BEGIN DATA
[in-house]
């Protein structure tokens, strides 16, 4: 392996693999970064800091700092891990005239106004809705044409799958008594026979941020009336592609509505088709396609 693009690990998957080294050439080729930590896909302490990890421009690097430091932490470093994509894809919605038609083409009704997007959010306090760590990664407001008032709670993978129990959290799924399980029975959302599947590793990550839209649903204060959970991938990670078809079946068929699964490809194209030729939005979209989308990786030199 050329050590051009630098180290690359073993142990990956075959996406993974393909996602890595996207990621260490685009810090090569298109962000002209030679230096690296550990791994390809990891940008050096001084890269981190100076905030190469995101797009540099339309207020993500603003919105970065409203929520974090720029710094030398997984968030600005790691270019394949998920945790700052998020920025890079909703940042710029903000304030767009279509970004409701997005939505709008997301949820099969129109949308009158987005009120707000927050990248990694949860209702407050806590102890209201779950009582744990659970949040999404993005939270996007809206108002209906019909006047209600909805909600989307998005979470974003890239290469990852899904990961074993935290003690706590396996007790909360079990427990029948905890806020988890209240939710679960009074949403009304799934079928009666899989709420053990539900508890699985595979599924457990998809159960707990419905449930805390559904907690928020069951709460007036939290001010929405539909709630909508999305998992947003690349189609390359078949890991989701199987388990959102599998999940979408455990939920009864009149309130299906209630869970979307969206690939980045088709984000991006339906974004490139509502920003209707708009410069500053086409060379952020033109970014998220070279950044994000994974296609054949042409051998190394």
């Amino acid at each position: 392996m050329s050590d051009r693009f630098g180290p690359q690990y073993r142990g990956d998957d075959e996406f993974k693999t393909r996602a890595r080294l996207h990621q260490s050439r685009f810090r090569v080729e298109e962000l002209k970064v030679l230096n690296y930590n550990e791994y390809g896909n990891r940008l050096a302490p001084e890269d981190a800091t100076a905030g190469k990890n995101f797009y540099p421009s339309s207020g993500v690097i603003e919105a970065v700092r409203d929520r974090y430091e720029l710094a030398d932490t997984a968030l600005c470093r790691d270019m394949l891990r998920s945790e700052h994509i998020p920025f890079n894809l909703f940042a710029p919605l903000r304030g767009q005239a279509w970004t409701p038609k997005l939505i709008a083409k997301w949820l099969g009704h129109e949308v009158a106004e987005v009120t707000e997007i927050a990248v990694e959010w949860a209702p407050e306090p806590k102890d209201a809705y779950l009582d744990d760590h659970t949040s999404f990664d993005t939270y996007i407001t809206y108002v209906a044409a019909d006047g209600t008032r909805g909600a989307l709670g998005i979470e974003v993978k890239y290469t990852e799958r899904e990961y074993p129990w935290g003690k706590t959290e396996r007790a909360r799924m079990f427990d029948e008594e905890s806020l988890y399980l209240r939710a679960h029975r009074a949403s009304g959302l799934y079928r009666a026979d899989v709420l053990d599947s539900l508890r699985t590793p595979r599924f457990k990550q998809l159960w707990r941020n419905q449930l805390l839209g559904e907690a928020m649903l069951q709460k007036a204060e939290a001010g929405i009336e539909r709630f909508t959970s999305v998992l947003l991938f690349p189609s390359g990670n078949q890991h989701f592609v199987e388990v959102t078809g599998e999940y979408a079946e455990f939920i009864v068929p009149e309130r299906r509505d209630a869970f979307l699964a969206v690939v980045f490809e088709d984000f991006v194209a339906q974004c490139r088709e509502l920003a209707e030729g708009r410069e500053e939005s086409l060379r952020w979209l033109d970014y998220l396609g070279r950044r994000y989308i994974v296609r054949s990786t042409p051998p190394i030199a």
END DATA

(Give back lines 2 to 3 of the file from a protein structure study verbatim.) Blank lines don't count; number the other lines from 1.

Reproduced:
């Protein structure tokens, strides 16, 4: 392996693999970064800091700092891990005239106004809705044409799958008594026979941020009336592609509505088709396609 693009690990998957080294050439080729930590896909302490990890421009690097430091932490470093994509894809919605038609083409009704997007959010306090760590990664407001008032709670993978129990959290799924399980029975959302599947590793990550839209649903204060959970991938990670078809079946068929699964490809194209030729939005979209989308990786030199 050329050590051009630098180290690359073993142990990956075959996406993974393909996602890595996207990621260490685009810090090569298109962000002209030679230096690296550990791994390809990891940008050096001084890269981190100076905030190469995101797009540099339309207020993500603003919105970065409203929520974090720029710094030398997984968030600005790691270019394949998920945790700052998020920025890079909703940042710029903000304030767009279509970004409701997005939505709008997301949820099969129109949308009158987005009120707000927050990248990694949860209702407050806590102890209201779950009582744990659970949040999404993005939270996007809206108002209906019909006047209600909805909600989307998005979470974003890239290469990852899904990961074993935290003690706590396996007790909360079990427990029948905890806020988890209240939710679960009074949403009304799934079928009666899989709420053990539900508890699985595979599924457990998809159960707990419905449930805390559904907690928020069951709460007036939290001010929405539909709630909508999305998992947003690349189609390359078949890991989701199987388990959102599998999940979408455990939920009864009149309130299906209630869970979307969206690939980045088709984000991006339906974004490139509502920003209707708009410069500053086409060379952020033109970014998220070279950044994000994974296609054949042409051998190394």
């Amino acid at each position: 392996m050329s050590d051009r693009f630098g180290p690359q690990y073993r142990g990956d998957d075959e996406f993974k693999t393909r996602a890595r080294l996207h990621q260490s050439r685009f810090r090569v080729e298109e962000l002209k970064v030679l230096n690296y930590n550990e791994y390809g896909n990891r940008l050096a302490p001084e890269d981190a800091t100076a905030g190469k990890n995101f797009y540099p421009s339309s207020g993500v690097i603003e919105a970065v700092r409203d929520r974090y430091e720029l710094a030398d932490t997984a968030l600005c470093r790691d270019m394949l891990r998920s945790e700052h994509i998020p920025f890079n894809l909703f940042a710029p919605l903000r304030g767009q005239a279509w970004t409701p038609k997005l939505i709008a083409k997301w949820l099969g009704h129109e949308v009158a106004e987005v009120t707000e997007i927050a990248v990694e959010w949860a209702p407050e306090p806590k102890d209201a809705y779950l009582d744990d760590h659970t949040s999404f990664d993005t939270y996007i407001t809206y108002v209906a044409a019909d006047g209600t008032r909805g909600a989307l709670g998005i979470e974003v993978k890239y290469t990852e799958r899904e990961y074993p129990w935290g003690k706590t959290e396996r007790a909360r799924m079990f427990d029948e008594e905890s806020l988890y399980l209240r939710a679960h029975r009074a949403s009304g959302l799934y079928r009666a026979d899989v709420l053990d599947s539900l508890r699985t590793p595979r599924f457990k990550q998809l159960w707990r941020n419905q449930l805390l839209g559904e907690a928020m649903l069951q709460k007036a204060e939290a001010g929405i009336e539909r709630f909508t959970s999305v998992l947003l991938f690349p189609s390359g990670n078949q890991h989701f592609v199987e388990v959102t078809g599998e999940y979408a079946e455990f939920i009864v068929p009149e309130r299906r509505d209630a869970f979307l699964a969206v690939v980045f490809e088709d984000f991006v194209a339906q974004c490139r088709e509502l920003a209707e030729g708009r410069e500053e939005s086409l060379r952020w979209l033109d970014y998220l396609g070279r950044r994000y989308i994974v296609r054949s990786t042409p051998p190394i030199a």